J. L. BELL is a Massachusetts writer who specializes in (among other things) the start of the American Revolution in and around Boston. He is particularly interested in the experiences of children in 1765-75. He has published scholarly papers and popular articles for both children and adults. He was consultant for an episode of History Detectives, and contributed to a display at Minute Man National Historic Park.

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Saturday, June 25, 2011

Who Are You Wearing, General Washington?

On 25 June 1775, Gen. George Washington arrived in New York on his way from the Second Continental Congress to the newly adopted Continental Army in Massachusetts.

At least as far back as Douglas Southall Freeman’s multivolume biography published in the mid-1900s, good authors including Richard M. Ketchum, John Ferling, and Ron Chernow have stated that Washington dressed up to enter the city. Specifically, they say he wore a feathered hat and a purple sash.

However, those sartorial details go back to a single source: the reminiscences of Gen. Richard Montgomery’s widow Janet. She died in 1827, and her notes were first published in The Ladies’ Repository thirty years later. They say:

Washington’s stay was but a moment at New York. He drove a sulky with a pair of white horses; his dress was blue, with a purple ribbon sash, and a long plume of feathers in his hat. What a mortifying sight to Governor Tryon!
In our eagerness for everyday details about Washington’s life, we’ve seized on that description. But I don’t think it’s reliable.

We know from Gen. Washington’s expense account that he bought a phaeton and a double harness before leaving Philadelphia. A phaeton is a four-wheeled carriage. A sulky is a light, one-horse vehicle, usually with only two wheels, and thus would have been less impressive for a commander-in-chief.

Washington did wear a colored sash, which he called a “ribband,” as a mark of his rank as commander-in-chief, as shown in the Peale painting above. However, we also know that:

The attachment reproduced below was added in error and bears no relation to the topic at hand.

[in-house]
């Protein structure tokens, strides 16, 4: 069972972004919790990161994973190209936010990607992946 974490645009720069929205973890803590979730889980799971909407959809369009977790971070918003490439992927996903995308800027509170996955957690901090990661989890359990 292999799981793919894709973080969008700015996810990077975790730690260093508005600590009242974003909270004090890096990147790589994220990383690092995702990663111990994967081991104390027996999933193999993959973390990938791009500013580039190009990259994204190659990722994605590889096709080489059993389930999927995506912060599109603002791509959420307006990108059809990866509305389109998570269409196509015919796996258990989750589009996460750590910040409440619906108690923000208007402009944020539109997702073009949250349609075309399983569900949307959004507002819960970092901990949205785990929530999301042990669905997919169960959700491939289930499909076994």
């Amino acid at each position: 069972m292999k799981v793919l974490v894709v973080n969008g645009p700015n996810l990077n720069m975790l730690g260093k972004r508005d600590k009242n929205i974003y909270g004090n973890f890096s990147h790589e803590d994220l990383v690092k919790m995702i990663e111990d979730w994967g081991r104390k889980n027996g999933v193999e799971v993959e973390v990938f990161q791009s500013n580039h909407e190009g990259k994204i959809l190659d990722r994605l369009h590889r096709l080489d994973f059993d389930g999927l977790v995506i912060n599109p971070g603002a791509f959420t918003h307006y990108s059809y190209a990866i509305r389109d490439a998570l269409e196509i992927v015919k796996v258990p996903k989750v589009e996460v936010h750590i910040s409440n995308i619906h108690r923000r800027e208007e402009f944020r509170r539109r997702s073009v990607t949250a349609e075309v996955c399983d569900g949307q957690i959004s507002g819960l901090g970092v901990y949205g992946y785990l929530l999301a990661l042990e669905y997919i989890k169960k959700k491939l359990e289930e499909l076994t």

• Washington didn’t establish that insignia until 14 July.
  • His sash was light blue; a purple sash indicated a major general, one rank below.
  • He bought his ribband on 10 July, two weeks after leaving New York.
I have no information one way or the other on the generalissimo’s preference for “a long plume of feathers in his hat.” But unless someone finds a source about Washington’s wardrobe other than Janet Montgomery, writing up to a half-century later, I doubt we should say that he made such a flashy entrance into New York.

3 comments:

Heather Voight said...

It's amazing how many fictionalized accounts are accepted as facts for years. I think kids especially would find it interesting to try to distinguish facts from fiction when famous historical figures are involved. Thanks for the post!

EJWitek said...

I somehow just can't get my arms around the notion that George Washington, so protective of his personal dignity, would wear a long feather in his hat and drive a sulky into New York. Men who take themselves seriously as military men don't make grand entrances driving a sulky.
In a letter dated two days prior to GW's entrance into New York, John Adams wrote to Abigail that GW, accompanied by MGens Lee,Schulyer and two aides departed Philadelphia escorted for a couple of miles outside the city by various delegates to the Continental Congress. GW and his entire party were riding on horseback. That's more in line with GW's dignity and more probably how he entered New York.
Tangentially, John Admas couldn't conclude his letter to Abigail without bemoaning the fact that he was underappreciated.
"Such is the pride and pomp of war. I, poor creature, worn out with scribbling for my bread and my liberty, low in spirits and weak in health, must leave others to wear the laurels which I have sown ; others to eat the bread which I have earned ; a common case."

J. L. Bell said...

I don’t think we have any other eyewitness description of Washington’s arrival in New York besides Janet Montgomery’s, so it’s possible that historians and biographers decided her account was better than nothing.

At some point some authors dropped her detail of the sulky. That’s allowed other, more recent authors to describe Gen. Washington in his purple sash and feathered hat and also to say he was on horseback so as to enter the town with a more military appearance.

But digging back to the earliest sources raises some dust, and some doubts.